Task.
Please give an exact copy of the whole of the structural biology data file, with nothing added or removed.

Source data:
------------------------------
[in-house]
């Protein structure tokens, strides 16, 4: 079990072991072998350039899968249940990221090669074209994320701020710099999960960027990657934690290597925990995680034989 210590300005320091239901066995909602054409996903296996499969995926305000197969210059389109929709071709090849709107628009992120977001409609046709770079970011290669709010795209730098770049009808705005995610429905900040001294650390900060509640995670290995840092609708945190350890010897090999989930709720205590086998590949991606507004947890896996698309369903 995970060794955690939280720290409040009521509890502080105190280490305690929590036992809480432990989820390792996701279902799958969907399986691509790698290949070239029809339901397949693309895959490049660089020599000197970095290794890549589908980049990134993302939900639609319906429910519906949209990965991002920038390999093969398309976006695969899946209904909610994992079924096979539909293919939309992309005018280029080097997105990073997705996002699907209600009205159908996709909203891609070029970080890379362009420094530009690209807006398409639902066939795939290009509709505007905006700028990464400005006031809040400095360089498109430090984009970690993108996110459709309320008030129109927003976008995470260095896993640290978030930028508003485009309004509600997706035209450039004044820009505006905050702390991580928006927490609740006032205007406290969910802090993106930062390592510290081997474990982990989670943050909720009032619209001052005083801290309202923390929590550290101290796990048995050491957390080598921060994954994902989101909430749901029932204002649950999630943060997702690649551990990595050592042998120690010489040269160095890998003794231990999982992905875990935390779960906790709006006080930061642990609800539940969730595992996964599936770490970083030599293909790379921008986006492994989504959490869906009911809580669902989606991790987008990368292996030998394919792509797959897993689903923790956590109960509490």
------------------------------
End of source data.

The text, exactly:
[in-house]
């Protein structure tokens, strides 16, 4: 079990072991072998350039899968249940990221090669074209994320701020710099999960960027990657934690290597925990995680034989 210590300005320091239901066995909602054409996903296996499969995926305000197969210059389109929709071709090849709107628009992120977001409609046709770079970011290669709010795209730098770049009808705005995610429905900040001294650390900060509640995670290995840092609708945190350890010897090999989930709720205590086998590949991606507004947890896996698309369903 995970060794955690939280720290409040009521509890502080105190280490305690929590036992809480432990989820390792996701279902799958969907399986691509790698290949070239029809339901397949693309895959490049660089020599000197970095290794890549589908980049990134993302939900639609319906429910519906949209990965991002920038390999093969398309976006695969899946209904909610994992079924096979539909293919939309992309005018280029080097997105990073997705996002699907209600009205159908996709909203891609070029970080890379362009420094530009690209807006398409639902066939795939290009509709505007905006700028990464400005006031809040400095360089498109430090984009970690993108996110459709309320008030129109927003976008995470260095896993640290978030930028508003485009309004509600997706035209450039004044820009505006905050702390991580928006927490609740006032205007406290969910802090993106930062390592510290081997474990982990989670943050909720009032619209001052005083801290309202923390929590550290101290796990048995050491957390080598921060994954994902989101909430749901029932204002649950999630943060997702690649551990990595050592042998120690010489040269160095890998003794231990999982992905875990935390779960906790709006006080930061642990609800539940969730595992996964599936770490970083030599293909790379921008986006492994989504959490869906009911809580669902989606991790987008990368292996030998394919792509797959897993689903923790956590109960509490």